Sugar Spice

And everything nice ... Our top cookie recipes from readers capture the flavor of the holidays

December 06, 2006|By Kate Shatzkin | Kate Shatzkin,[Sun reporter]

Sugar and spice may or may not be what little girls are made of, but they definitely take center stage when it comes to holiday cookies.

More than 100 bakers answered our call to send their best sweet or spicy recipes for our annual holiday cookie exchange. We floured, buttered, sliced and tasted our way to nine favorites -- four sugar, four spice and one "everything nice" that had the best of both.

The winning sugar entries were rolled in sparkling, coarse sugar; flavored with subtle citrus or a surprising herb; studded with colorful fruit; or topped with a light coating of superfine sugar.

For Meghan Murphy of Parkville, the Rosemary Butter Cookies she submitted are part of a long family tradition of baking cookies for weddings.

She and her husband, Evan Hoffman, found the recipe in a wedding edition of Martha Stewart Living and chose it for their wedding last year because they liked rosemary as a symbol for remembrance. Murphy baked dozens of the crisp, buttery cookies with her bridesmaids -- and now the married couple bakes them as Christmas gifts.

Though she usually rolls the cookies in ivory sanding sugar, Murphy, 27, who works for Magellan Health Services in Columbia, is thinking of using green sugar for her Christmas batch this year, to match the green flecks of herb.

Because it's more buttery than sweet, this cookie would add nice diversity to a mixed-dessert plate, and would even be at home at a cocktail party on a platter with cheese and fruit. "People react really well to this cookie," Murphy says. "It's pretty much fail-safe."

With red candied cherries, Tina McLaughlin's Cherry-Pistachio Cookies have a festive look. The Columbia resident, 55, says she found the recipe in her father's Yankee magazine a couple of years ago.

"Every time I make it, everybody raves about it," says McLaughlin, a substitute teacher. "I like to give cookies away to people, and it looks very nice. That's one of my standbys now."

Rachel Rappaport of Baltimore, who writes the food blog Coconut & Lime, came up with Tangerine Dream Cookies when she was in the mood for an orange cookie and spotted tangerine juice at the store.

"I think tangerines have sort of a brighter flavor than generally you have in an orange," says Rappaport, 27, who loves to make large batches of cookies for Hanukkah and Christmas. These cookies are soft, chewy, fragrant and delightfully different.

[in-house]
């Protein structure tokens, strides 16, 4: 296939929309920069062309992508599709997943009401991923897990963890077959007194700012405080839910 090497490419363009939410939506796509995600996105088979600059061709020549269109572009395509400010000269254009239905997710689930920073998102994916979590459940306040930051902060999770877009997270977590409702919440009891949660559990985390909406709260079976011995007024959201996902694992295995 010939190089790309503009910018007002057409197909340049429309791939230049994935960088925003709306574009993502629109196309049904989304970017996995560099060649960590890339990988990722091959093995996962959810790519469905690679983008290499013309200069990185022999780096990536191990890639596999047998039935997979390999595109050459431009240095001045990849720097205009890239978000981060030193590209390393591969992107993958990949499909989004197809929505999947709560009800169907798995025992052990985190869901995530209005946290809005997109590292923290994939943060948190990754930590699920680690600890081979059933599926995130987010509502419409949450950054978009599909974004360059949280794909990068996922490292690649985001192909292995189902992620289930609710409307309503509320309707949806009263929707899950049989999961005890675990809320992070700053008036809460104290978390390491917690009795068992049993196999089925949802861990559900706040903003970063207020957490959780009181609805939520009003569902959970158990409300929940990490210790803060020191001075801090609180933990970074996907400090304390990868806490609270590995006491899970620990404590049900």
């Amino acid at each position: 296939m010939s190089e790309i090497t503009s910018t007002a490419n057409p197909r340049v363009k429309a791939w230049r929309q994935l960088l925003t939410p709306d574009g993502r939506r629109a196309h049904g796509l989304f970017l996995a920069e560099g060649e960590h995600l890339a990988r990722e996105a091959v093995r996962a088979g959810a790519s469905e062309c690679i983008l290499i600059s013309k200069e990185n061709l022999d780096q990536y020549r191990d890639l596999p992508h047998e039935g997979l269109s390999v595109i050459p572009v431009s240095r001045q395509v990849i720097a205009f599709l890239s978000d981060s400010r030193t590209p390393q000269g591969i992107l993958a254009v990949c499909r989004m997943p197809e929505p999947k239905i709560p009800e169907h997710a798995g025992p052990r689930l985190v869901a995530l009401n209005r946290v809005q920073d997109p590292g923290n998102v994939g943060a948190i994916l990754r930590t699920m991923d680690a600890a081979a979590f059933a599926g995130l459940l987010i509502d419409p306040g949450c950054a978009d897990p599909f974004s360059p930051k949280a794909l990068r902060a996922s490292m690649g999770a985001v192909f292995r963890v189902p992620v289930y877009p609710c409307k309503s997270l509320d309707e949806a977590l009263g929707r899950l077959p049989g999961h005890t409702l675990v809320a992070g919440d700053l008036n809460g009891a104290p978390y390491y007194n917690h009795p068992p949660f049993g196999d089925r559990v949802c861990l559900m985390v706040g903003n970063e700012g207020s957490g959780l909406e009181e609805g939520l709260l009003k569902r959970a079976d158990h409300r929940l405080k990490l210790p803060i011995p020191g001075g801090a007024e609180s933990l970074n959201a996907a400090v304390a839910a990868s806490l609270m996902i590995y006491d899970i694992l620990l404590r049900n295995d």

If you're in the market for a basic but tasty sugar-cookie recipe that produces lots of goodies at a time, look no further than Granny's Base Sugar-Cookie Recipe, submitted by Mary Blair of Ellicott City. It yielded an eye-popping 180 crisp-chewy morsels when we made it (Blair says she often gets more like 100) that got an extra hit of sweetness from a roll in superfine sugar.

Blair, 60, likes the recipe because the dough can be easily divided to make different batches with colored sugars, chocolate chips or nuts. She says she adapted it about 15 years ago from a lemon-sugar-cookie recipe in a magazine whose title she no longer can remember.

"From this particular recipe I will make six or seven different types of cookies," she says, for everyone from her grandchildren to her mail carrier.

When it came to the spice category, cinnamon, ginger and cloves were the stars, but there were less-expected touches, too, like the hint of black pepper in Glazed Pfeffernusse.

Daiva Chrzanowski's favorite version of the traditional German cookie -- which she found in a 1996 book called 365 Great Cookies & Brownies by Joanne Lamb Hayes and Bonnie Tandy Leblang -- melted on the tongue with just the right balance of spice and sweetness. (Chrzanowski says she changed the name of the recipe from Sour-Cream Pfeffernusse so her kids would try them.)

"I like the cookie because I love spice cookies, but most tend to be hard, and these are soft -- a nice change," says the 50-year-old Catonsville resident. "I make it every Christmas and any time I get a request, or someone needs a little cheering up."

Ginger lovers will enjoy the double hit of fresh and ground spice in Giant Gingers, which Michele Hunter of Laurel found years ago in a cookie roundup from Ladies' Home Journal. Hunter, 53, a Howard County librarian, makes them smaller, but we liked the saucerlike version that lived up to the recipe's name.

Almond-Brandy Snaps from Leigh Snyder of Dundalk are rich and spicy, with a whiff of brandy that deepens the flavors of molasses, cloves, cinnamon and ginger. Chopped dates and almonds add texture, and the sliced almonds on top make this cookie pretty enough to give away.

Snyder, 78, recalls clipping the recipe out of The Sun more than 20 years ago. She changed the fresh dates it originally called for to chopped dates because they were easier to find. "My husband loves them," she says. "I like the spice taste and the brandy taste."

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